She handed me the package and asked if I knew how to wear one.
I honestly answered, 'No, this is my first time.'
So she unwrapped the package, took one out and slipped it over her thumb.
She cautioned me to make sure it was on tight and secure. I apparently still looked confused.
So, she looked all around the store to see if it was empty. It was empty.
'Just a minute,' she said, and walked to the door, and locked it.
Taking my hand, she led me into the back room, unbuttoned her blouse and removed it. She unhooked her bra and laid it aside. 'Do these excite you?' She asked.
Well, I was so dumb-struck that all I could do was nod my head. She then said it was time to slip the condom on.
As I was slipping it on, she dropped her skirt, removed her panties and lay down on a desk. 'Well, come on', she said, 'We don't have much time..'
So I climbed on her. It was so wonderful, that unfortunately, I could no longer hold back and KAPOW, I was done within a few moments.
She looked at me with a bit of a frown. 'Did you put that condom on?' she asked.
I said, 'I sure did,' and held up my thumb to show her.
She liked to beat the shit out of me.
-- To know what you prefer instead of humbly saying Amen to what the world tells you you ought to prefer, is to have kept your soul alive. -- Robert Louis Stevenson
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And your frigging sig delimiter is STILL broken!
hyphen, hyphen, space, return.
Not hyphen, hyphen, return.
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On Sun, 06 Dec 2009 15:57:13 -0600, the infamous Dave Balderstone

Yes, I know. I just do that to piss off the purists. ;)
(It's also an easy way to know when it's time to change the sig. When I'm bored of it, you probably are, too.)
-- To know what you prefer instead of humbly saying Amen to what the world tells you you ought to prefer, is to have kept your soul alive. -- Robert Louis Stevenson
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Dave Balderstone wrote:

Very nice and a very nice touch by your employer. Mine does the same thing yours used to do. The selection is quite limited. While it is never good to look a gift horse ... it still would be nice to get something that would be truly useful.
--

There is never a situation where having more rounds is a disadvantage

Rob Leatham
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Nice tool, hope you enjoy it for many years and make nice stuff with it.
BTW, at 15 years my company sent my wife and me to Italy for two weeks. Next year will be twenty.
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Ed Pawlowski wrote:

At 15 years, we got nothing.
At 20 years, my wife and I each got a piece of luggage (we both work for the same place).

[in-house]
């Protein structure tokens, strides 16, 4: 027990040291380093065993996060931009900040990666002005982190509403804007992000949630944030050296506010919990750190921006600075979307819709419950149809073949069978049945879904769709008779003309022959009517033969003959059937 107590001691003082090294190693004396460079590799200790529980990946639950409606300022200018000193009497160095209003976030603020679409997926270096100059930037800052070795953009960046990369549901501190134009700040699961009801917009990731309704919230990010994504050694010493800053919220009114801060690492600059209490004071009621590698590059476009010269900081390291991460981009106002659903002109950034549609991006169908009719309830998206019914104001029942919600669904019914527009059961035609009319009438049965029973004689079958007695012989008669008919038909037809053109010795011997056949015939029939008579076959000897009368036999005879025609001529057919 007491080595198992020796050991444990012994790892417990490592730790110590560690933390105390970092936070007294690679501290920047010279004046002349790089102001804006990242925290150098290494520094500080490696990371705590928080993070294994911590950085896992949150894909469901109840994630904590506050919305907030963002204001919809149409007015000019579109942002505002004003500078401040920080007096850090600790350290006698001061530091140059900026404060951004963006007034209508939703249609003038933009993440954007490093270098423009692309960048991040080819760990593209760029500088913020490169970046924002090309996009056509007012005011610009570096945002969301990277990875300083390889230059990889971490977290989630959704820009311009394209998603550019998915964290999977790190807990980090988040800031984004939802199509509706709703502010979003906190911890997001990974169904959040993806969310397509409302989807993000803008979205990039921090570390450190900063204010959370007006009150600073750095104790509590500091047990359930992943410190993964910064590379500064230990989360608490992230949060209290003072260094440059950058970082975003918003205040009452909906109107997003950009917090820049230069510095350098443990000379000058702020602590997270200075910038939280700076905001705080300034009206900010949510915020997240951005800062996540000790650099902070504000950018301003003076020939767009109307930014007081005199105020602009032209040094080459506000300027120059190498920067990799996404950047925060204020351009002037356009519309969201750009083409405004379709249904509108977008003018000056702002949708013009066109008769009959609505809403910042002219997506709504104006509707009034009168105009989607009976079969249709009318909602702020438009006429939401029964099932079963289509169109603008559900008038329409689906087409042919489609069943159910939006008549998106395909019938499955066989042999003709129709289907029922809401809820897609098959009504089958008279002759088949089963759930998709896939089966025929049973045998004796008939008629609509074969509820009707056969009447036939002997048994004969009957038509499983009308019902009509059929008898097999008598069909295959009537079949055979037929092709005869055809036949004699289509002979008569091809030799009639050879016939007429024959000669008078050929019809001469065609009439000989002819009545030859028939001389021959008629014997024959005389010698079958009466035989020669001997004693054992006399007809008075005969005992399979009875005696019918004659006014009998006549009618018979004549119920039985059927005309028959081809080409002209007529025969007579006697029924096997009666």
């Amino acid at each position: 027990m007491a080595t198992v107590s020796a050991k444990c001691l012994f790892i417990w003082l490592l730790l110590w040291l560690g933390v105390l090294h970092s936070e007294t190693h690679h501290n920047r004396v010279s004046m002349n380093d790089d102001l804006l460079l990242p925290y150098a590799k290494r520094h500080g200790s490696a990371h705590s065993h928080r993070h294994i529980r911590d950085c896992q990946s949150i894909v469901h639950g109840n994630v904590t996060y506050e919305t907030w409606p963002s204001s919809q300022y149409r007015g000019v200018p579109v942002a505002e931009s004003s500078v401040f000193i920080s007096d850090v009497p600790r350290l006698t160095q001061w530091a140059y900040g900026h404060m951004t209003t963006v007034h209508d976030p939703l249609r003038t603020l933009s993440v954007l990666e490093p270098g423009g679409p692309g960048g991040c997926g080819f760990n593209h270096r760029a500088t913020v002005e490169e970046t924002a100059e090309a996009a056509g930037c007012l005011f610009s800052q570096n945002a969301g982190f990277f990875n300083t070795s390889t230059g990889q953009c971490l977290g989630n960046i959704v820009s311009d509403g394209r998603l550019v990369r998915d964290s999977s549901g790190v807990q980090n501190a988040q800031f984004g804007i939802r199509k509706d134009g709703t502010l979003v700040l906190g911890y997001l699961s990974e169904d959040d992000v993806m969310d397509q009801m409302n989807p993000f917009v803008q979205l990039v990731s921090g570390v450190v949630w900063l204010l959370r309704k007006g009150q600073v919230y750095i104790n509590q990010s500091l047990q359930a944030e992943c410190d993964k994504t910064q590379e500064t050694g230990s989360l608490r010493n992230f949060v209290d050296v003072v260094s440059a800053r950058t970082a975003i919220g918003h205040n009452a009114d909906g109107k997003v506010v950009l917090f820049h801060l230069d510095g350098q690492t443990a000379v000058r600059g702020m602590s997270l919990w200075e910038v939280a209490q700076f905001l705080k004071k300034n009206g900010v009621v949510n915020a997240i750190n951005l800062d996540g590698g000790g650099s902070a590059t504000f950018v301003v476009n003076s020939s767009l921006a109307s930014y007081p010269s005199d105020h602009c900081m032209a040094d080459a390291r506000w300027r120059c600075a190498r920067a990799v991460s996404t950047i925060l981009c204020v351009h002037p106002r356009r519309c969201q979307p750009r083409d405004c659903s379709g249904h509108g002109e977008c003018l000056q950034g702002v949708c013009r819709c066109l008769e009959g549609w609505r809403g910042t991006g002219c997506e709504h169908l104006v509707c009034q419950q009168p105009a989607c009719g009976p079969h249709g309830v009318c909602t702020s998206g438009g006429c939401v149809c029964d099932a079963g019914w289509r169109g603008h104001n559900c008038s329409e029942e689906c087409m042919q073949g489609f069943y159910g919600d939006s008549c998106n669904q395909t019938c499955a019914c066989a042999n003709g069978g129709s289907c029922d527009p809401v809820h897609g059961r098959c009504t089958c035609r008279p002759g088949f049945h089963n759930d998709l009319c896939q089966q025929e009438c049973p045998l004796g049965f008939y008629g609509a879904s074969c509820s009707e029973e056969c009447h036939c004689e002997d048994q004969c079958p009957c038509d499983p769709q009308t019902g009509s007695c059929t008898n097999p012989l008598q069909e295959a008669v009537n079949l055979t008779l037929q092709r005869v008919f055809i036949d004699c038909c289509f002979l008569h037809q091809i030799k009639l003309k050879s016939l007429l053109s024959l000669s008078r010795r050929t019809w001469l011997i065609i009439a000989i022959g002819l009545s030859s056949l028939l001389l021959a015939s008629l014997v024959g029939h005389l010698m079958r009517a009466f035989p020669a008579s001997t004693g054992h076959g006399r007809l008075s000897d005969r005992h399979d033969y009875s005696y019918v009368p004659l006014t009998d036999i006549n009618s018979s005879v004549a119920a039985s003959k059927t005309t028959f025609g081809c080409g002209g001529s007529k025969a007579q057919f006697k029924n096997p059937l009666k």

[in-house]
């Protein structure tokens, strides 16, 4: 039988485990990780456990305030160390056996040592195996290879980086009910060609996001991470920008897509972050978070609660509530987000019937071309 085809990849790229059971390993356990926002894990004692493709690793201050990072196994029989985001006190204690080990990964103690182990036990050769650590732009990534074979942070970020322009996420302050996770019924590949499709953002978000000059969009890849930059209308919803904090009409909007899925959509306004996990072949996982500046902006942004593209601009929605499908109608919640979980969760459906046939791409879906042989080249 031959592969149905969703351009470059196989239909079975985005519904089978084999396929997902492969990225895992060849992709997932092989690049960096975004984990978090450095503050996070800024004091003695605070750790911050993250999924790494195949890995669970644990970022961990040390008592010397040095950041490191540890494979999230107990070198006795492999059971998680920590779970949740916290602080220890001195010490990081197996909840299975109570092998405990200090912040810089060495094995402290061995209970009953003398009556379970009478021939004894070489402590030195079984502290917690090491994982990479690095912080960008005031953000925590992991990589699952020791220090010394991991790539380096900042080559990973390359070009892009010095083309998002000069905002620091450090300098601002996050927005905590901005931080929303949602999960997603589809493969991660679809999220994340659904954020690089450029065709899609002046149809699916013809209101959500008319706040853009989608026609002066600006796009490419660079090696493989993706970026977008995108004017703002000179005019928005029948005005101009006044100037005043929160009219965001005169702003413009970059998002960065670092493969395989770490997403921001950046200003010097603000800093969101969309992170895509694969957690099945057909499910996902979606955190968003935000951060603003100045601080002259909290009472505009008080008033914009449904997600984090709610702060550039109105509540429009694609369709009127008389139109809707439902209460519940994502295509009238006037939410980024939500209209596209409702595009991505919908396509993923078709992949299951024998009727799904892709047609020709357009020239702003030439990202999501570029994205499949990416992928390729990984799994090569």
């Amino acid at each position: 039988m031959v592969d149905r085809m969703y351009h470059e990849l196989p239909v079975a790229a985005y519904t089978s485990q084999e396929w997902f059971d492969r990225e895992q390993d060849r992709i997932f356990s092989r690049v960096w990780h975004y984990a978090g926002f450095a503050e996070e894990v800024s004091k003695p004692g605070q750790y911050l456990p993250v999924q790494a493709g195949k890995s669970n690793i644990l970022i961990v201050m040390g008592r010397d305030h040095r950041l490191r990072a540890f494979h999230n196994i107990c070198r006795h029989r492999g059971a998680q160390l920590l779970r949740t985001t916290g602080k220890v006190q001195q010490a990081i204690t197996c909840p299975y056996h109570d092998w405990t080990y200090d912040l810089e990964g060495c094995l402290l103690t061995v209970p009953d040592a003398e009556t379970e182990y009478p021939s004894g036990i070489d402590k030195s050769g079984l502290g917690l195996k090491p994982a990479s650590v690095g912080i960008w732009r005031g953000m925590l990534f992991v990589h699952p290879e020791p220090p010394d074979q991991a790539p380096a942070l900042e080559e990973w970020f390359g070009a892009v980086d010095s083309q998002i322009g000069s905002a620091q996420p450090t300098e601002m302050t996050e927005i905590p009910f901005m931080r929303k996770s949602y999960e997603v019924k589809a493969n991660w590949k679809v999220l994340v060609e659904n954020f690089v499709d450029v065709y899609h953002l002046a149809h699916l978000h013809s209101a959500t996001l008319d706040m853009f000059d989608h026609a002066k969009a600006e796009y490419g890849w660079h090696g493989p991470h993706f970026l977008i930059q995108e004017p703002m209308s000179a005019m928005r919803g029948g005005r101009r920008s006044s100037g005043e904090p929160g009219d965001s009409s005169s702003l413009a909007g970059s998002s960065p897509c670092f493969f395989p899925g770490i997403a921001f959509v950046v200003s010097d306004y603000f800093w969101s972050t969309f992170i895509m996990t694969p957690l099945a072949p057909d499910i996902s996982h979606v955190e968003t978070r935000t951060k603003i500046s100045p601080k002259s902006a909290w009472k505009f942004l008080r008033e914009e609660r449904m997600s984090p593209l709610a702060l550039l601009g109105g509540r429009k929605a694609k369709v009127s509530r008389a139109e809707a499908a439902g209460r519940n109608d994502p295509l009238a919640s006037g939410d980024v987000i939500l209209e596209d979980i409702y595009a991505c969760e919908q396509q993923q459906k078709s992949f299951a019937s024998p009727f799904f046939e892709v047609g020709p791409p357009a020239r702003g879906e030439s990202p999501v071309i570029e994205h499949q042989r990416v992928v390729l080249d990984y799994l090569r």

At 25 years, I got a clock, she got a watch.
You done good.
--

There is never a situation where having more rounds is a disadvantage

Rob Leatham
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I'm the person with the most time, aside from the owners. At five years, you get dinner at a nice restaurant, ten years is a trip. The shipper went to spring training for the Red Sox, the maintenance supervisor went to Disney World/Orlando stuff, the production manager did not want a trip so he got a John Deere lawn tractor. Only two of us hit 15 years so far and the secretary took two weeks traveling in California.
In the past five years, only one person has left the company and that was because his wife wanted to move to Florida. No one has asked for a raise. Every employee gladly give an incredible amount of loyalty and will do anything asked at any time. We know our efforts are appreciated and rewarded with profit sharing and bonuses.
Tonight is our Christmas party and yes, another employee will get a trip.
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Ed Pawlowski wrote:

My partner at work retired last June with over 45 years of service. He was told to leave his company ID on his desk when he left for the final day. Although he did get to pick out a retirement gift from a catalog sent to him by the outfit handling retirements/anniversaries, not even his immediate boss said goodbye to him... not even a phone call.
--
Jack Novak
Buffalo, NY - USA
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Sad, very sad. I worked for a big company back in the 60's, but small companies after that.
In the ethics thread, someone mentioned keeping business and personal lives apart. Maybe that works for some, but it is not the way I want to live. All of us know our co-workers, and the names of spouses and kids. The birthday card is a nice touch, the get together at the picnic and Christmas party, of course.
We have a common goal of making good product and keeping the customer happy. It is really that simple and we do it well. It did take a while to get the right people in the right places and we had our share of characters that came and went , but the 15 of us work very well together.
A few years back the two owners were in Europe and we had a flood with 18" of water in the plant. Rain started Saturday morning, flooded that night and was drained out the next day. Lots of damage and disruption, but we started the cleanup Sunday, motors had to be rebuilt and the like, but we were back in production on Thursday. The following Saturday, we were all taken to dinner (with spouses) as a thank you. In a big company, we'd probably wait two weeks just for the insurance adjuster to show up.
Work is not a chore for me, but a nice place to go to. I plan to retire at maybe 70 and work only a few days a week. One lady did retire and she now works only day a week at the age of 72. Another is 71 and is going to retire next May, but also want to work part time.